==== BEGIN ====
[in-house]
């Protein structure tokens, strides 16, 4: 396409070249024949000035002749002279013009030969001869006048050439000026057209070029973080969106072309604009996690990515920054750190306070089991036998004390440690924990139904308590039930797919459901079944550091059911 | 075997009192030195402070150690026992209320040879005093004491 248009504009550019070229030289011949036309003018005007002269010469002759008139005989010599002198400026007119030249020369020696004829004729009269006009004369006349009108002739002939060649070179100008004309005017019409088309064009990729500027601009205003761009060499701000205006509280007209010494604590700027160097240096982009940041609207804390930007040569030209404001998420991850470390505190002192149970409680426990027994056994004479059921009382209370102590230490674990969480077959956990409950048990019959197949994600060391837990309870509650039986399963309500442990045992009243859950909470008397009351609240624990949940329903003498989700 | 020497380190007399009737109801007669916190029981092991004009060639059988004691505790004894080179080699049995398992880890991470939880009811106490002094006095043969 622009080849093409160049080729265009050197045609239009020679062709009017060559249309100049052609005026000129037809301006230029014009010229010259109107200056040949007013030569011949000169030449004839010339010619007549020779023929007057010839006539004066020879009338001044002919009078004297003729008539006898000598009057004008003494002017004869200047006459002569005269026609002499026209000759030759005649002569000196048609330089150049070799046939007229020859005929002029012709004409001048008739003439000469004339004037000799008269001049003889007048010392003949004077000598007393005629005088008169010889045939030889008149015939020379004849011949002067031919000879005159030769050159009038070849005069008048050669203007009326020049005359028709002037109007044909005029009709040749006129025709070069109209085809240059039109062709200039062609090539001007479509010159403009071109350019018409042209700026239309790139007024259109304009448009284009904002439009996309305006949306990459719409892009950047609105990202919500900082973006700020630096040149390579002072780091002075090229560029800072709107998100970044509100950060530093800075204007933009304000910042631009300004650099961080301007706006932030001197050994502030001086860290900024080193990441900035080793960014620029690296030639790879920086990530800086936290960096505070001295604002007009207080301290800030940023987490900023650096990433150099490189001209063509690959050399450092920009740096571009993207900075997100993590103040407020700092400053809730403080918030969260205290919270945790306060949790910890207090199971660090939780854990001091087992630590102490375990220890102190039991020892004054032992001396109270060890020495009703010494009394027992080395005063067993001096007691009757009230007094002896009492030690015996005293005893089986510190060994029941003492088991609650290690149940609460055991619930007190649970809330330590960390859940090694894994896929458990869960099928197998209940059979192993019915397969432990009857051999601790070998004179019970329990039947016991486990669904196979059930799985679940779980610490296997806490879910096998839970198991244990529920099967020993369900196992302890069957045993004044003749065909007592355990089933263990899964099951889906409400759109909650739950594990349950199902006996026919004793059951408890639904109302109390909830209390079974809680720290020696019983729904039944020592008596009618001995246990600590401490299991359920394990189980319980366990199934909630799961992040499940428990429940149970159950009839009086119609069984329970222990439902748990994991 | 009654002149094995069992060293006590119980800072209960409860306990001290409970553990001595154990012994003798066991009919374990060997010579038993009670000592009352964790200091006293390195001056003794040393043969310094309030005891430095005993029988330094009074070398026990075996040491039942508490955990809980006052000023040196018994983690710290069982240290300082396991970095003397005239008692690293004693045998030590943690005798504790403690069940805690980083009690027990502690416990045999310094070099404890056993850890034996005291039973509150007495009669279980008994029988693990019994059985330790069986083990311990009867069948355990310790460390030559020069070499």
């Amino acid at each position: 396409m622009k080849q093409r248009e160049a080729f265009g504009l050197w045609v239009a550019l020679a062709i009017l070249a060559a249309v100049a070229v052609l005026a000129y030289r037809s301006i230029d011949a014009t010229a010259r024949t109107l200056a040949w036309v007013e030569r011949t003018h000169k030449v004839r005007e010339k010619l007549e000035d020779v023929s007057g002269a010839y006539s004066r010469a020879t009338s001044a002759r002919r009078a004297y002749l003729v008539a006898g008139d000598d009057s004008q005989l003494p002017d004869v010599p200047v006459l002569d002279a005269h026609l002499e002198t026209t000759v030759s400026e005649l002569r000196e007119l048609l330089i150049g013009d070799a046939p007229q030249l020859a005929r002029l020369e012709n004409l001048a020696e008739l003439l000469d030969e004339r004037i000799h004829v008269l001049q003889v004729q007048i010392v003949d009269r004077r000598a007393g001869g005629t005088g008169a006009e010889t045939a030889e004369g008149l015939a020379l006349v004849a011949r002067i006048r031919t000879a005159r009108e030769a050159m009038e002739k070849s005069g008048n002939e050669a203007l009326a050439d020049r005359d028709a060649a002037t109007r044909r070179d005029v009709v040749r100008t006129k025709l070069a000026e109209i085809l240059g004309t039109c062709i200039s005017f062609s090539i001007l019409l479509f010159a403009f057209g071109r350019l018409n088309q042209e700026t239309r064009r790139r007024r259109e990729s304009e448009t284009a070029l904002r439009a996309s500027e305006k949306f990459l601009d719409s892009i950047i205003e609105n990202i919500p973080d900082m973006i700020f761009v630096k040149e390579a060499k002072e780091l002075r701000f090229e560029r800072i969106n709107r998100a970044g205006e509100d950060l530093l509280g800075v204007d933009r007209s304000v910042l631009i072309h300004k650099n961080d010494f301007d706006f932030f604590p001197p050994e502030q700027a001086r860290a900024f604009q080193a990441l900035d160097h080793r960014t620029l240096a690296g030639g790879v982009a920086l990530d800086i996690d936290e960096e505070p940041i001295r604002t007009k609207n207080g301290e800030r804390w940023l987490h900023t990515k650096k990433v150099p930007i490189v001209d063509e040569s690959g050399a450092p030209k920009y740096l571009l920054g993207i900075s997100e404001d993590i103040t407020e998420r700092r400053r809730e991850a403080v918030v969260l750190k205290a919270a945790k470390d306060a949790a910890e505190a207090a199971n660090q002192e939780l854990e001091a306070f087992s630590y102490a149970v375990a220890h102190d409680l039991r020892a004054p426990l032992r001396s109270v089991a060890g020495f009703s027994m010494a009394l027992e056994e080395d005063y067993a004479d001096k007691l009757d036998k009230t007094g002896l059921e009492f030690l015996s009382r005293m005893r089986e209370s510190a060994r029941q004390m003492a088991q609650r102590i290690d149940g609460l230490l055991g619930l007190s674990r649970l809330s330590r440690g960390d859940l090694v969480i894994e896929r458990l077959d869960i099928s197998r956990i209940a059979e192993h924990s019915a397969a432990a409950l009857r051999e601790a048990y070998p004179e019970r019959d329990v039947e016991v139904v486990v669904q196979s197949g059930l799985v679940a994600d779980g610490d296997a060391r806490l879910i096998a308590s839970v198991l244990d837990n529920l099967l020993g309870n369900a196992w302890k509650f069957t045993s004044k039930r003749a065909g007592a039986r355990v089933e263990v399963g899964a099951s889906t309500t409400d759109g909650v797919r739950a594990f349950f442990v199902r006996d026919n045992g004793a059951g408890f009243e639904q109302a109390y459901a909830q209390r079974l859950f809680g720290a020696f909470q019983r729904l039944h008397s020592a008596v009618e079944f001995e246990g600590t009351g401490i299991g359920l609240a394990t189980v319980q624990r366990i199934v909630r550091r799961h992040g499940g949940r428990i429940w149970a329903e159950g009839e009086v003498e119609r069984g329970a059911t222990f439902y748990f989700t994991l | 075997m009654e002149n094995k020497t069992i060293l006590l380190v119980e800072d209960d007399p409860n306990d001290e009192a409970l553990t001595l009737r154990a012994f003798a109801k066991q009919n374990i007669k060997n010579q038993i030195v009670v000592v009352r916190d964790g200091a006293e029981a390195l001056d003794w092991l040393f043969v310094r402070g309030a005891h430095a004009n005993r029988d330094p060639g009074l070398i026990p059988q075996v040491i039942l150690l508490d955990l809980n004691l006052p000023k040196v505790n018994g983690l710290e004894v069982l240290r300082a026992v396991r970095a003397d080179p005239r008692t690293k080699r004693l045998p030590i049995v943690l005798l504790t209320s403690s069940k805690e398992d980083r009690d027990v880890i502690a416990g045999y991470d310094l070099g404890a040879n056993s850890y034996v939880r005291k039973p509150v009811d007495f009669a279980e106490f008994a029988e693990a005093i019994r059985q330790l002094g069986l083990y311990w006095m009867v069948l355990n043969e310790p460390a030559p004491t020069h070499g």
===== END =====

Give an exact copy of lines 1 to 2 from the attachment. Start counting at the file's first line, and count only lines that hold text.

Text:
[in-house]
């Protein structure tokens, strides 16, 4: 396409070249024949000035002749002279013009030969001869006048050439000026057209070029973080969106072309604009996690990515920054750190306070089991036998004390440690924990139904308590039930797919459901079944550091059911 | 075997009192030195402070150690026992209320040879005093004491 248009504009550019070229030289011949036309003018005007002269010469002759008139005989010599002198400026007119030249020369020696004829004729009269006009004369006349009108002739002939060649070179100008004309005017019409088309064009990729500027601009205003761009060499701000205006509280007209010494604590700027160097240096982009940041609207804390930007040569030209404001998420991850470390505190002192149970409680426990027994056994004479059921009382209370102590230490674990969480077959956990409950048990019959197949994600060391837990309870509650039986399963309500442990045992009243859950909470008397009351609240624990949940329903003498989700 | 020497380190007399009737109801007669916190029981092991004009060639059988004691505790004894080179080699049995398992880890991470939880009811106490002094006095043969 622009080849093409160049080729265009050197045609239009020679062709009017060559249309100049052609005026000129037809301006230029014009010229010259109107200056040949007013030569011949000169030449004839010339010619007549020779023929007057010839006539004066020879009338001044002919009078004297003729008539006898000598009057004008003494002017004869200047006459002569005269026609002499026209000759030759005649002569000196048609330089150049070799046939007229020859005929002029012709004409001048008739003439000469004339004037000799008269001049003889007048010392003949004077000598007393005629005088008169010889045939030889008149015939020379004849011949002067031919000879005159030769050159009038070849005069008048050669203007009326020049005359028709002037109007044909005029009709040749006129025709070069109209085809240059039109062709200039062609090539001007479509010159403009071109350019018409042209700026239309790139007024259109304009448009284009904002439009996309305006949306990459719409892009950047609105990202919500900082973006700020630096040149390579002072780091002075090229560029800072709107998100970044509100950060530093800075204007933009304000910042631009300004650099961080301007706006932030001197050994502030001086860290900024080193990441900035080793960014620029690296030639790879920086990530800086936290960096505070001295604002007009207080301290800030940023987490900023650096990433150099490189001209063509690959050399450092920009740096571009993207900075997100993590103040407020700092400053809730403080918030969260205290919270945790306060949790910890207090199971660090939780854990001091087992630590102490375990220890102190039991020892004054032992001396109270060890020495009703010494009394027992080395005063067993001096007691009757009230007094002896009492030690015996005293005893089986510190060994029941003492088991609650290690149940609460055991619930007190649970809330330590960390859940090694894994896929458990869960099928197998209940059979192993019915397969432990009857051999601790070998004179019970329990039947016991486990669904196979059930799985679940779980610490296997806490879910096998839970198991244990529920099967020993369900196992302890069957045993004044003749065909007592355990089933263990899964099951889906409400759109909650739950594990349950199902006996026919004793059951408890639904109302109390909830209390079974809680720290020696019983729904039944020592008596009618001995246990600590401490299991359920394990189980319980366990199934909630799961992040499940428990429940149970159950009839009086119609069984329970222990439902748990994991 | 009654002149094995069992060293006590119980800072209960409860306990001290409970553990001595154990012994003798066991009919374990060997010579038993009670000592009352964790200091006293390195001056003794040393043969310094309030005891430095005993029988330094009074070398026990075996040491039942508490955990809980006052000023040196018994983690710290069982240290300082396991970095003397005239008692690293004693045998030590943690005798504790403690069940805690980083009690027990502690416990045999310094070099404890056993850890034996005291039973509150007495009669279980008994029988693990019994059985330790069986083990311990009867069948355990310790460390030559020069070499």